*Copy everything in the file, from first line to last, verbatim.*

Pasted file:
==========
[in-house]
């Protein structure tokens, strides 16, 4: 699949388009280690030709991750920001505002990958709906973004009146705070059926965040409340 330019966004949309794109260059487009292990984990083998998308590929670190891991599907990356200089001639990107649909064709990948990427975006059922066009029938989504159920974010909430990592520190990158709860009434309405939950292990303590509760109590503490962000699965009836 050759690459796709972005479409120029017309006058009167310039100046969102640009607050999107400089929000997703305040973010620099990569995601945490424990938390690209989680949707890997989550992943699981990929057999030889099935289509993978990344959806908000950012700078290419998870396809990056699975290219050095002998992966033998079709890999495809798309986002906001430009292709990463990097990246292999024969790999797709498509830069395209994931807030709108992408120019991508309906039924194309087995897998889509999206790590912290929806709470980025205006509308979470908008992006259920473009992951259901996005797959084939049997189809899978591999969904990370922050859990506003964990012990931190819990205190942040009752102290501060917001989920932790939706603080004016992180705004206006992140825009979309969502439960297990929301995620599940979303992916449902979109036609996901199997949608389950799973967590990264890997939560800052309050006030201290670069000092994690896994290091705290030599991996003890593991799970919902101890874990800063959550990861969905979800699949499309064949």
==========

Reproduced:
[in-house]
């Protein structure tokens, strides 16, 4: 699949388009280690030709991750920001505002990958709906973004009146705070059926965040409340 330019966004949309794109260059487009292990984990083998998308590929670190891991599907990356200089001639990107649909064709990948990427975006059922066009029938989504159920974010909430990592520190990158709860009434309405939950292990303590509760109590503490962000699965009836 050759690459796709972005479409120029017309006058009167310039100046969102640009607050999107400089929000997703305040973010620099990569995601945490424990938390690209989680949707890997989550992943699981990929057999030889099935289509993978990344959806908000950012700078290419998870396809990056699975290219050095002998992966033998079709890999495809798309986002906001430009292709990463990097990246292999024969790999797709498509830069395209994931807030709108992408120019991508309906039924194309087995897998889509999206790590912290929806709470980025205006509308979470908008992006259920473009992951259901996005797959084939049997189809899978591999969904990370922050859990506003964990012990931190819990205190942040009752102290501060917001989920932790939706603080004016992180705004206006992140825009979309969502439960297990929301995620599940979303992916449902979109036609996901199997949608389950799973967590990264890997939560800052309050006030201290670069000092994690896994290091705290030599991996003890593991799970919902101890874990800063959550990861969905979800699949499309064949």